Characterising Dental Implant Surfaces by Topographical, Electrochemical, and Biomechanical Methods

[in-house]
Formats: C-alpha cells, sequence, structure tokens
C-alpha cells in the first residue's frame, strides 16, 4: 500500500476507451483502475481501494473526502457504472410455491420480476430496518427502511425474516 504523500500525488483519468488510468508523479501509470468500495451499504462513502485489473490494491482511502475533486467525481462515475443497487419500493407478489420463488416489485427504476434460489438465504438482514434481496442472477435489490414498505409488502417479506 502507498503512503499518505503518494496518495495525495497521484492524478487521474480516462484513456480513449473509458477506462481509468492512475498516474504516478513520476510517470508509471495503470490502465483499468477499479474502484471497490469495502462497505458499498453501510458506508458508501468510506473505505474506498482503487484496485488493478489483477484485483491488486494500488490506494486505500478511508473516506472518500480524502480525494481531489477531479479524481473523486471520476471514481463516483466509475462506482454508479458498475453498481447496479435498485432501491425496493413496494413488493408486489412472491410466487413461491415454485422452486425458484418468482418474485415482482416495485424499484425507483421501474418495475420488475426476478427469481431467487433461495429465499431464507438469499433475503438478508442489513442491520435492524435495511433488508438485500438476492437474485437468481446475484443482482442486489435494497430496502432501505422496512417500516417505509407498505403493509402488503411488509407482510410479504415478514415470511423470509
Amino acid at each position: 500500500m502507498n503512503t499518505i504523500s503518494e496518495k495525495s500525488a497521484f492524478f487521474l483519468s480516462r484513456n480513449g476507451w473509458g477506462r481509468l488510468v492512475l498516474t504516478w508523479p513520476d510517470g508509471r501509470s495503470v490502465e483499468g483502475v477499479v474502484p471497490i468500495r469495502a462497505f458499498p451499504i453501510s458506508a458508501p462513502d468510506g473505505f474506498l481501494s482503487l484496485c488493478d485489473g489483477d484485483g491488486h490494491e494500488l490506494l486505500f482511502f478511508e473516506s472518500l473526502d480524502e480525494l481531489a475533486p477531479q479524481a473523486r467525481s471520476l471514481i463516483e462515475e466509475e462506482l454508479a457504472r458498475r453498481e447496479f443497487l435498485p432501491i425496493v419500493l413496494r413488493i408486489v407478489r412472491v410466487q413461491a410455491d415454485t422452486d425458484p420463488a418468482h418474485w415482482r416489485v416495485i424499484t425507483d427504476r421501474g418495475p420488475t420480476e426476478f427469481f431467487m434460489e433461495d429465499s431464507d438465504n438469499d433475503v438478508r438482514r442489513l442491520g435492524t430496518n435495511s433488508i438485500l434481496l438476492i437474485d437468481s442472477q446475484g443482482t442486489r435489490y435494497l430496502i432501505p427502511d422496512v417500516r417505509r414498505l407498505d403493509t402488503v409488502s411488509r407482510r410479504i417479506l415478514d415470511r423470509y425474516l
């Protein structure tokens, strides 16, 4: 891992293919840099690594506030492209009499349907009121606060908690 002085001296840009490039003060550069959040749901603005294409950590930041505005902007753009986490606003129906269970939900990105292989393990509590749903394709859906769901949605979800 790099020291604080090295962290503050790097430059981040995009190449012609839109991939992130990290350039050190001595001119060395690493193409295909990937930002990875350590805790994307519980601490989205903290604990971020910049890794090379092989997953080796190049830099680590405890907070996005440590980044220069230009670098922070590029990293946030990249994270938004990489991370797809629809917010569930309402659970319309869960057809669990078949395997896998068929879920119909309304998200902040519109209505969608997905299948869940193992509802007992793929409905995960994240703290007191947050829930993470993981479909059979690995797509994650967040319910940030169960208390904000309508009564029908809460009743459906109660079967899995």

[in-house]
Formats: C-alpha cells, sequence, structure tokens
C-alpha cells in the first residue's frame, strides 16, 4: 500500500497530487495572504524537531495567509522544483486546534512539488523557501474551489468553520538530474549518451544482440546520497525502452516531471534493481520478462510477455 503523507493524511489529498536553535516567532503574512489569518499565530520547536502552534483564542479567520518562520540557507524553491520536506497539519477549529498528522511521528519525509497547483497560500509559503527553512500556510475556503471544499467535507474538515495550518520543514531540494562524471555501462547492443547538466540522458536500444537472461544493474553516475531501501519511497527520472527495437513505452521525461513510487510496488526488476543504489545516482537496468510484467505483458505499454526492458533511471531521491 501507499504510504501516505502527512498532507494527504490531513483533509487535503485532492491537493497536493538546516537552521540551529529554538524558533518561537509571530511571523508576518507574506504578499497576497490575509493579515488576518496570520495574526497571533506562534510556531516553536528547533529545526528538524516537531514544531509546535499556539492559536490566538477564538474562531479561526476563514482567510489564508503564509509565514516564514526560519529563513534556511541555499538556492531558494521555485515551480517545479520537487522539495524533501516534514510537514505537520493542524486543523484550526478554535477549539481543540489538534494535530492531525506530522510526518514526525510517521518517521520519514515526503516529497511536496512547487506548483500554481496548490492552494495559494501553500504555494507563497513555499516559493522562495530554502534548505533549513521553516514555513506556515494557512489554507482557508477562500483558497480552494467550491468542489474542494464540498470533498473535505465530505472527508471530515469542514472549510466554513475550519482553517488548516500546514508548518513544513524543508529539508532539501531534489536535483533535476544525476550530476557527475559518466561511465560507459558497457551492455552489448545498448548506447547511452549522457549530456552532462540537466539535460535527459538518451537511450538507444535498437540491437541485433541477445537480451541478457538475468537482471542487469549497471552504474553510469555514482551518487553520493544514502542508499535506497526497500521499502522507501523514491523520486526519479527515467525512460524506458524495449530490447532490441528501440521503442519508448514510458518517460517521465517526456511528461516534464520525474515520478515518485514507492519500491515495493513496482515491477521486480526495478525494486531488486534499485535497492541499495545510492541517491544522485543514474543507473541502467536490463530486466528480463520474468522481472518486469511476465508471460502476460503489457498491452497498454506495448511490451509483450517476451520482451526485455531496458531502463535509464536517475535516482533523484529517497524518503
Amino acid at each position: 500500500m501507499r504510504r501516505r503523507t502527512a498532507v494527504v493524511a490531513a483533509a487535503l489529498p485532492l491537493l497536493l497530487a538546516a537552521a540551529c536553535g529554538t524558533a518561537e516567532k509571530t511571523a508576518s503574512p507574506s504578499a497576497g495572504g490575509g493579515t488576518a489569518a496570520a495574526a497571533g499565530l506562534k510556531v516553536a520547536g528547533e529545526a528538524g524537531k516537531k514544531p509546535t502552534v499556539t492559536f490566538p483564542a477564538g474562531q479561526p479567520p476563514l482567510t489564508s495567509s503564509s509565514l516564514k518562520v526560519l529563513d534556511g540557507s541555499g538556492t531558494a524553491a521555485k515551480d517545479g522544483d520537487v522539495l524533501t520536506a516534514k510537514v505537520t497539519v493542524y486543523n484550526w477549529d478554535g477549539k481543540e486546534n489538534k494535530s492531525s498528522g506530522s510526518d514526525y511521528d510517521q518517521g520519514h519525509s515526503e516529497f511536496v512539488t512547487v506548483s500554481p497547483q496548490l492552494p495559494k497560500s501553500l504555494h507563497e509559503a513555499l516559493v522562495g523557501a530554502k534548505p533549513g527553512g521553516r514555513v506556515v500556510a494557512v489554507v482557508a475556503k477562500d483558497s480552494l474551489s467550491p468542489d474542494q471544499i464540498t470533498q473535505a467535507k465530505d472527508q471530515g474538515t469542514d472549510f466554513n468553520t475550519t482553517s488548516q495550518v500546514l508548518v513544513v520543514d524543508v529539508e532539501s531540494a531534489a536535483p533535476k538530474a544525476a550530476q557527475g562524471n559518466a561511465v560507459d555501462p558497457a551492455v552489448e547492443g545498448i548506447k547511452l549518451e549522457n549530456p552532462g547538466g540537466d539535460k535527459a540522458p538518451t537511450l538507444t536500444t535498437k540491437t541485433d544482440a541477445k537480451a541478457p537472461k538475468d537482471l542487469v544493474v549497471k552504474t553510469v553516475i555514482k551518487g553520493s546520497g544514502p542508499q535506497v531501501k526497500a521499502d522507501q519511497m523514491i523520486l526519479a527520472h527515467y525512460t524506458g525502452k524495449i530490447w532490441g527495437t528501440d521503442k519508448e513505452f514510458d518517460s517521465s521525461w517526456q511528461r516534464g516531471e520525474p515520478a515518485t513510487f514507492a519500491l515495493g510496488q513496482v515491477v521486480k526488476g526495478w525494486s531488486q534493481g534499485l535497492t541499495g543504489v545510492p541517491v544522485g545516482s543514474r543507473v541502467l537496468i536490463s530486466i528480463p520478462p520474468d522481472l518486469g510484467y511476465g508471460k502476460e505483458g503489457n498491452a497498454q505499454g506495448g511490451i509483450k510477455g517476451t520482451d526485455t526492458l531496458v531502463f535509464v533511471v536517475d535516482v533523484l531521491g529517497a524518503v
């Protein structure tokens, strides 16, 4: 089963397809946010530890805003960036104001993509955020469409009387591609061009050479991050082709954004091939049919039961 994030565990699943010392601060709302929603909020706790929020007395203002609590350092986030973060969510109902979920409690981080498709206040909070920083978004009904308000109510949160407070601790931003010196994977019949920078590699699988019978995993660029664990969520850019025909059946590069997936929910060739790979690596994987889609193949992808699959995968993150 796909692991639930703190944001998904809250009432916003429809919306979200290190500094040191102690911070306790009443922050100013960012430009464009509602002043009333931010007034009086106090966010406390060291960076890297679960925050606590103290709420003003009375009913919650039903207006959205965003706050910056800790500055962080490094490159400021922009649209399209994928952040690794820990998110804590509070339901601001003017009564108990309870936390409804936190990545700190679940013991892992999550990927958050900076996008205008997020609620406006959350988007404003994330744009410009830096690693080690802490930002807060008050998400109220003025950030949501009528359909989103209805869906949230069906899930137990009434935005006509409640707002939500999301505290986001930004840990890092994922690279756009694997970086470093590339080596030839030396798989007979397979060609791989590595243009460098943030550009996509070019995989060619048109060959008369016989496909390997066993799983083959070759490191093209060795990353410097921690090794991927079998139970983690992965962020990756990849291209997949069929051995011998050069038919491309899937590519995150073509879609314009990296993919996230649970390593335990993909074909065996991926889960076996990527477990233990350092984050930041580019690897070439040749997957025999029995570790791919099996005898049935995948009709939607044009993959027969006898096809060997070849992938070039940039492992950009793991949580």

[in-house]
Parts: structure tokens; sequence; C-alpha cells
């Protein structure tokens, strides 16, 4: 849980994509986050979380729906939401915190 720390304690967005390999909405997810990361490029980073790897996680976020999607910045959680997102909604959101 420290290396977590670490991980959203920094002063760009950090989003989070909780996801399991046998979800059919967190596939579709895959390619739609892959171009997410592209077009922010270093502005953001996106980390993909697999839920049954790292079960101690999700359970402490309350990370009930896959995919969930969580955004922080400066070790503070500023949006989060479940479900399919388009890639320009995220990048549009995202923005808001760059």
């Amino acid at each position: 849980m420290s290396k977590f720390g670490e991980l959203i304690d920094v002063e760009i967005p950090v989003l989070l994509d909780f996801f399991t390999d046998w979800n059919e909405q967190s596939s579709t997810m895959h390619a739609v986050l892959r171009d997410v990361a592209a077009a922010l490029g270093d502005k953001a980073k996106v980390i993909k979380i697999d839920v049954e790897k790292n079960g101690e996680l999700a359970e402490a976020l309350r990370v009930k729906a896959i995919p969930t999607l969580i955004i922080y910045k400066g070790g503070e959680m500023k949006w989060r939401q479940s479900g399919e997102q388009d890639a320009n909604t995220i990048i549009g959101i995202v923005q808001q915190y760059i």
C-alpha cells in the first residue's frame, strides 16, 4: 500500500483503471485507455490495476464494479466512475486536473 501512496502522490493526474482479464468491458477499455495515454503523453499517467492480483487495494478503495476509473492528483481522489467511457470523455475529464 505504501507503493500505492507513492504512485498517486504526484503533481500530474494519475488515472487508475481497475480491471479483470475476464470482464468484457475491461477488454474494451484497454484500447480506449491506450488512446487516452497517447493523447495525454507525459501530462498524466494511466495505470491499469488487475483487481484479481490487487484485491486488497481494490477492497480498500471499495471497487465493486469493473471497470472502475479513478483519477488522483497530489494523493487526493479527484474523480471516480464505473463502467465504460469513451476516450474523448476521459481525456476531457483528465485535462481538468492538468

Abstract: Replacement of extracted teeth by dental implants was first introduced in the 1950’s. From the beginning, threaded titanium implants with smooth surfaces were used. Later on, screw shaped implants with micro-scaled roughened surfaces were introduced showing bone ingrowth and improved in vivo and in vitro results and good long term stability. The rough surface induces both a larger area for mechanical interlocking and biomechanical stimulation at the micro level. Today most dental implants present on the commercial market are made of titanium or titanium alloys and have micro-scaled roughened surfaces. The unique properties of titanium implants have been attributed to the thin natural oxide film present on the surface, which interacts with the surrounding tissue and facilitates the healing process. In this thesis three studies were performed covering the fields of surface characterisation, biomechanics and electrochemistry. The overall goal is to design an implant surface that has faster and improved anchoring properties compared with commercial implants used today. In order to reach this goal, characterisation of the surface is of vital importance. In this respect, surface roughness parameters have been critically evaluated as a measure of the geometrical influence on the anchoring and a local model was developed where the mechanical properties of the implant-tissue interface were assumed to be the determining factor for success. The development of the Local model showed that the induced interfacial shear strength is dependent on the mean slope of the surface. Thus, a correlation between surface roughness parameters and in vivo performance is established. Such a relationship is beneficial for the development of new surfaces and could also minimize the need for animal studies. Further model developments are needed in order to take into account also the quality of the bone. Besides geometrical factors, physical (blasting) and chemical treatment (HF etching) were shown to influence the electric properties of the oxide film. Blasting introduces defects in the oxide and the conductivity increases compared to a turned surface. In the chemical treatment, fluoride ions are incorporated in the surface of TiO2. This results in lower surface stoichiometry and a higher number of charge carriers compared with the same surface without HF etching. The beneficial effects of HF treated surface, such as increased pull-out forces, can possibly be explained by the combined effect of increased conductivity and lower surface charge of the oxide due to incorporation of fluoride ions.

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